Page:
Last Chance Train Tour – Historic Helena Montana

Last Chance Train Tour - TrainWhile on a road trip to Helena Montana to see the capitol building in September of 2019, we decided to do something a little touristy and took a tour via the Last Chance Tour Train. It seemed a little silly to do this at first since we had our car, but it was a great way to learn more about the history of the town and why it became known as Helena in the first place.

Last Chance Train Tour - House 3According to their website, while on the tour you will get the chance to stroll by the Cathedral of St. Helena, Reader’s Alley, a cute little restored miner’s village, a pioneer cabin built in 1864 (which is one of the remaining structures that represents Helena’s early history), the Old Fire Tower, the Montana State Capitol, the mansion district, the Governor’s homes, and many other beautiful Victorian homes.

Last Chance Train Tour - StreetWe didn’t know much about the city of Helena and that was why we ended up doing this tour. They highly suggest getting tickets and boarding the trail about 30 mins before departure time. We just missed the tour and decided to catch one a little later in the day to check out the Montana Historical Society building. We actually caught the last train and had a great tour guide. I really enjoy it when we get a guide who likes what they do and love to share their excitement with others.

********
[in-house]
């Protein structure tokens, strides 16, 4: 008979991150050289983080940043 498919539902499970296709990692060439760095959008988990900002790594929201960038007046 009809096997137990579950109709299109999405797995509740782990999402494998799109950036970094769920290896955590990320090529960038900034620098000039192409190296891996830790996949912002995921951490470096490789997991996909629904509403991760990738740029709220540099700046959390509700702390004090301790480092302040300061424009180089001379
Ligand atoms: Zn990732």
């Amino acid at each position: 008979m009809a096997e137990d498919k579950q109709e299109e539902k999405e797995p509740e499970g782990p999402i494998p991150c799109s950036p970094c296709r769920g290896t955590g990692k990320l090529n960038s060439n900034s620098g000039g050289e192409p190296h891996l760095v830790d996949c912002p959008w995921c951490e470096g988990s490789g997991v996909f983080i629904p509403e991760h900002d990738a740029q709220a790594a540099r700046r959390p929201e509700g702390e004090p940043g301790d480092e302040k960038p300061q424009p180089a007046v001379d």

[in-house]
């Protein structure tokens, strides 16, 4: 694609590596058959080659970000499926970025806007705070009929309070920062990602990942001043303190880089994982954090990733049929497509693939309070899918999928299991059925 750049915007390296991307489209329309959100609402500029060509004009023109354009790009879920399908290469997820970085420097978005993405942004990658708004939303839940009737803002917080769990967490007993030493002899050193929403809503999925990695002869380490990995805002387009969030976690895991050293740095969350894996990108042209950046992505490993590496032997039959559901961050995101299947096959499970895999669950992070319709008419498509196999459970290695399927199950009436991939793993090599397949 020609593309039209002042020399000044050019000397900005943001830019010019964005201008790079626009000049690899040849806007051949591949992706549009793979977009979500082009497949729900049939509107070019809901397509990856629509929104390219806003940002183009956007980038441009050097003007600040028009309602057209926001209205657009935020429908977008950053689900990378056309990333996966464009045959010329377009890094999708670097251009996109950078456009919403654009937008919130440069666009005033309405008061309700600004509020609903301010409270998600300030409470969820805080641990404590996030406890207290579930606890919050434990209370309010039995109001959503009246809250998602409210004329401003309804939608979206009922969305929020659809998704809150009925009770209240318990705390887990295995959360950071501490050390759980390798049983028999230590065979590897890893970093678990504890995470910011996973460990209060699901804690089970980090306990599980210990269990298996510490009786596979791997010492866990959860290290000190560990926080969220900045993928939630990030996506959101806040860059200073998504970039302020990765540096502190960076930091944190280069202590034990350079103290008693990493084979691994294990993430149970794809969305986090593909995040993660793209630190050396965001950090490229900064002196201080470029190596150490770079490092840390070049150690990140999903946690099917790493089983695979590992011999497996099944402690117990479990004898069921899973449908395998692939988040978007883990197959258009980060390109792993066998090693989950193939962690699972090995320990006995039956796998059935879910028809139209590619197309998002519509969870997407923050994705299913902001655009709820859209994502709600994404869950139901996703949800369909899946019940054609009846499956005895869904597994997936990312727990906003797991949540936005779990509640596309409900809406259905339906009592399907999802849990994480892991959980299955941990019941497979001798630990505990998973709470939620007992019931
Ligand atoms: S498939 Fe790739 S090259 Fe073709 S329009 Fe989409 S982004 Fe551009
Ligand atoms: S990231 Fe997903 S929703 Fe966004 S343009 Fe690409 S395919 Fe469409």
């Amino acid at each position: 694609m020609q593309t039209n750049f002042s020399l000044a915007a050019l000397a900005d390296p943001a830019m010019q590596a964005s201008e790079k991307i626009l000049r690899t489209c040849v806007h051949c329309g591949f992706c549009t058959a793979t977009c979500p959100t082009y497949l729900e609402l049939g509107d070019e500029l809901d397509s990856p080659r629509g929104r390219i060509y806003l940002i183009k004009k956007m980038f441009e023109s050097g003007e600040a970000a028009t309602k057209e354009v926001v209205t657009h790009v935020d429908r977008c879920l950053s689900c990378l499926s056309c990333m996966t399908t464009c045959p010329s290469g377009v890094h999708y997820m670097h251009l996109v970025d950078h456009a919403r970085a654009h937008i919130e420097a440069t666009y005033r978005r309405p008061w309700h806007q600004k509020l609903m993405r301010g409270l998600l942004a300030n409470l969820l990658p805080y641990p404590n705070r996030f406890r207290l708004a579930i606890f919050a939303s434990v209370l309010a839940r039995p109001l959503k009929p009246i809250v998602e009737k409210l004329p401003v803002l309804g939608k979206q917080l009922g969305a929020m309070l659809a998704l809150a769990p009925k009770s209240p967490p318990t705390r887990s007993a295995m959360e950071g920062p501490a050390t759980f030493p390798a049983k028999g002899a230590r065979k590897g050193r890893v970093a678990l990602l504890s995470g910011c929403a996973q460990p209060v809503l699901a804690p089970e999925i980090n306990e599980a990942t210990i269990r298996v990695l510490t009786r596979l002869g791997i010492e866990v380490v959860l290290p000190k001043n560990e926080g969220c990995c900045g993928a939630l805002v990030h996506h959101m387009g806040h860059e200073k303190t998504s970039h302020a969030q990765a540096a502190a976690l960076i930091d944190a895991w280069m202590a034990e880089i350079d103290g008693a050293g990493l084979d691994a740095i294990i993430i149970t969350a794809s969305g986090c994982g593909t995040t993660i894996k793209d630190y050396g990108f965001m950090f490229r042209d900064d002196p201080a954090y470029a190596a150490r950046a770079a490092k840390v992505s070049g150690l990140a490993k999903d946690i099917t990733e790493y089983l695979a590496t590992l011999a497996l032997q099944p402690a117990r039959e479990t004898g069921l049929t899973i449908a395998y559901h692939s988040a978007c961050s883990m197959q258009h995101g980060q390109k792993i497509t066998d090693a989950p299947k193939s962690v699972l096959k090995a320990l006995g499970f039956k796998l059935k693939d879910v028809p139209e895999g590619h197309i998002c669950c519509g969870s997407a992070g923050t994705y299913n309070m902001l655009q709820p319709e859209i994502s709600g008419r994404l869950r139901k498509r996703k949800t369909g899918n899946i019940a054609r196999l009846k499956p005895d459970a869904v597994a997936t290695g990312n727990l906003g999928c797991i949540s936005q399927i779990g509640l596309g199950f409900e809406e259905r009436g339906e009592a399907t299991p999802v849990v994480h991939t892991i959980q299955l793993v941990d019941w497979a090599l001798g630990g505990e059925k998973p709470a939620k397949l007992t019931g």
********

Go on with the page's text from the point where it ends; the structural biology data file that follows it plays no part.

Last Chance Train Tour - House 2While on the Last Chance Train Tour we learned that Helena was founded on October 30, 1864, by four gold miners who struck it rich after almost giving up on finding gold but they gave it one last chance. They hit it big and named the district Last Chance Gulch. This brought thousands of miners into the area and the four original miners established the town to provide them with food, lodging, and supplies.

Last Chance Train Tour - MuralThis new town was initially named Crabtown after one of the miners. However many people didn’t like the name and came up with a few others. Pumpkinville, and Squashtown names were bounced around and discussed but dismissed. Can you imagine if one of them had stuck? Lol.  Anyway, with many of the miners from Minnesota, the small new town soon became called Saint Helena after a town in Minnesota. It was eventually shortened to just Helena and it remains that today. Thought that was a pretty interesting story and a history lesson.

Last Chance Train Tour - TheatreAs I stated earlier we were able to see the Pioneer Cabin which is one of the last remaining structures that represents early Helena. It was built in 1864 by a miner named Wilson Butts and he lived there with his brother and his family. If you want to, when you aren’t on the tour, you can go and visit the cabin and see what it looks like inside. It’s apparently furnished like it was when Butts and family lived there. We wanted to go back and check it out, but forgot and never did. 🙁 Maybe if we are in the area again we will do that.